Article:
The 2010 Winter Meetings: Baseball’s Movers and Shakers Convene in the Sunshine State

This article was written by Andy Bokser

This article was published in the


ABaseball's Business: The Winter Meetings: 1958-2016mong the more noteworthy events in major—league baseball in 2010 were a) the San Francisco Giants winning their first World Series since 1954 (when the franchise was based in New York) when they defeated the Texas Rangers in five games; b) the in—season retirement of several stars, including future Hall of Famers Randy Johnson, Frank Thomas, Tom Glavine, John Smoltz, and Ken Griffey; and c) the retirement of future Hall of Fame managers Bobby Cox and Joe Torre. The major leagues (and minor leagues) culminated the 2010 baseball season with their winter meetings, held at the Walt Disney World Dolphin Resort in Lake Buena Vista, Florida, from December 6 to 9.

Florida Governor Charlie Crist welcomed the attendees to Orlando during the awards luncheon on the first day of the meetings. Governor Crist applauded the major and minor leagues’ economic contributions to the state.

“I thank minor—league baseball and major—league baseball for choosing our state as the location for the annual tradition of the winter meetings,” Governor Crist said. “Professional baseball means nearly $1 billion annually to Florida’s economy, and this event puts a nice ending to a year that saw the economic outlook brighten.”1

Crist, who had previously served as general counsel for Minor League Baseball, had worked to strengthen professional baseball’s presence in Florida.2 In 2008, he revived the annual Governor’s Baseball Dinner after it had not been held for more than a decade. Held at Tropicana Field in St. Petersburg prior to the beginning of spring training, the dinner honored the major—league clubs that hold spring training and fall instructional leagues in the state, and the minor—league affiliates that play in Florida during the spring and summer.3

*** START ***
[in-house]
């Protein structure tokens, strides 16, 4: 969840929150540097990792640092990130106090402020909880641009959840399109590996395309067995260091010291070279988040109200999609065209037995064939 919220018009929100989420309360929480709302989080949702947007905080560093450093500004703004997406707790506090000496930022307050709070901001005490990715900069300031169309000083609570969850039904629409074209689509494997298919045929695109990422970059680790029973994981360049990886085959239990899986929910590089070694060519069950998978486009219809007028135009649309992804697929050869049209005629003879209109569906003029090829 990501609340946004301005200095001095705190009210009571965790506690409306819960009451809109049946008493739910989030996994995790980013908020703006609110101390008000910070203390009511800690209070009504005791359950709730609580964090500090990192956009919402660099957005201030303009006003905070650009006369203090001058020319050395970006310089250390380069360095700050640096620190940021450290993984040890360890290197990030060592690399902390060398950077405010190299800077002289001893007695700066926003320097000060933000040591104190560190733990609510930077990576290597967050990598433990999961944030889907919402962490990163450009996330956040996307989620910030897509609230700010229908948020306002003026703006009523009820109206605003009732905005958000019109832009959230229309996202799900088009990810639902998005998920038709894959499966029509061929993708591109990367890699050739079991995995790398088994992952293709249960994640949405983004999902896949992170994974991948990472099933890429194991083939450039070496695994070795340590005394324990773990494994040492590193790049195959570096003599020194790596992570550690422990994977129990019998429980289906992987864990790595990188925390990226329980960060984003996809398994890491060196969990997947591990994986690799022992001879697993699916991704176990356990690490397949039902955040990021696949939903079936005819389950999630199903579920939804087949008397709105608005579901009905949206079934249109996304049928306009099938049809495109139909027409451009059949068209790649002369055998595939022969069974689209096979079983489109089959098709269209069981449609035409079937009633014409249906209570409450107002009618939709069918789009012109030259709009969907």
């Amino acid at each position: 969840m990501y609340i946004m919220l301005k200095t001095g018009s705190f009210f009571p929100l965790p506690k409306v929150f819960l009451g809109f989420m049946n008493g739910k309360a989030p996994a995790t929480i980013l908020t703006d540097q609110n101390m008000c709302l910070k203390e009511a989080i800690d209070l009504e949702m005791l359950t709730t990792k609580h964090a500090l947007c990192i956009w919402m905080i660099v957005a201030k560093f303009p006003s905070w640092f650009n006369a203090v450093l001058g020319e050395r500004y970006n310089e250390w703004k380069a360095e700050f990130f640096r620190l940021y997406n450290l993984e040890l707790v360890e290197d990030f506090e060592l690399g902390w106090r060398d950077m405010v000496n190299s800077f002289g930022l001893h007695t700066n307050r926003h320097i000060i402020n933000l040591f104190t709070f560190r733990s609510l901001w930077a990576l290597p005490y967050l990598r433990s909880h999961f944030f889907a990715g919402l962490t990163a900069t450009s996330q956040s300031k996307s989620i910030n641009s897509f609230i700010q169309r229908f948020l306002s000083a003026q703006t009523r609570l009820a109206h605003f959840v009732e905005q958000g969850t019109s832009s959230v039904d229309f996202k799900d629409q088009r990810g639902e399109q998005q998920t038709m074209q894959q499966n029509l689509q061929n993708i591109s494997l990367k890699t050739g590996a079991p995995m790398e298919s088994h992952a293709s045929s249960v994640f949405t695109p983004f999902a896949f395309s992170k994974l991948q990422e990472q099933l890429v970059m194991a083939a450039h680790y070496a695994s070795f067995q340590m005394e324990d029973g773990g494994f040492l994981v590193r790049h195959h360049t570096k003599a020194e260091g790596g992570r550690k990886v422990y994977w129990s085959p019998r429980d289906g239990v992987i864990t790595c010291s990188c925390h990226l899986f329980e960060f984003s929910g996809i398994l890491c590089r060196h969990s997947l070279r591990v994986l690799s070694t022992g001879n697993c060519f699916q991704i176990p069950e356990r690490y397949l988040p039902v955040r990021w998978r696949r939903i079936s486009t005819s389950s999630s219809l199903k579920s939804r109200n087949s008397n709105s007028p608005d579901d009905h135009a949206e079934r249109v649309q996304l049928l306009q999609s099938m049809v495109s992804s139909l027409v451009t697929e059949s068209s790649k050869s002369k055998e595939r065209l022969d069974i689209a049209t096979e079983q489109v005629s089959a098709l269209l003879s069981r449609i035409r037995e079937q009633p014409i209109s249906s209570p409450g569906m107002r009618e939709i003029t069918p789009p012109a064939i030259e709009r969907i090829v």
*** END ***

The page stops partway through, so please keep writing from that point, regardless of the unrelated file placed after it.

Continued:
The Winter Meetings in 2010 were more than the gathering of baseball’s leaders. There was also a trade show with companies trying to persuade teams to use their products.4 One example of a trade—show presenter was Pocket Radar, a company that developed a radar gun the size of an iPhone which, according to the company, drew considerable interest from several major—league teams.5

One of the topics of discussion at the meetings involved the findings of Commissioner Bud Selig’s special committee on rule changes. Among the topics explored by the committee was the idea of expanding the number of teams in the playoffs from eight teams to 10. Torre said he thought the addition of more playoff teams was a good idea because he felt that the team winning the division “didn’t have as much clout as it should.”6 Under the existing rules, the wild—card team, while not having home—field advantage during the playoffs, needed the same number of wins to reach the World Series as did the team that won its division. Adding an additional round (or single game between two wild—card teams) would theoretically make it more difficult for the wild—card team to reach the World Series, thus rewarding the division winner for finishing first after 162 games. Torre’s support for a change (he was a member of Selig’s committee) was echoed by fellow managers Lou Piniella and Cito Gaston.7 The options contemplated for the new playoff format would be either a best—of—three series or a one—game playoff, which is what was implemented beginning in 2012.8 Selig’s 14—member committee, which also included managers Tony LaRussa (Cardinals), Jim Leyland (Tigers), and Mike Scioscia (Angels), plus Hall of Famer Frank Robinson and future Hall of Famer John Schuerholz, was also charged with discussing the possible expansion of the instant—replay system. Selig (who was voted into the Baseball Hall of Fame Class of 2017),9 was not at that time in favor of expanding the replay to plays other than home runs or fair/foul calls. However, approval of any changes endorsed by Selig or his committee would only be the first step, with approval needed by both the major—league owners and the Players Association.10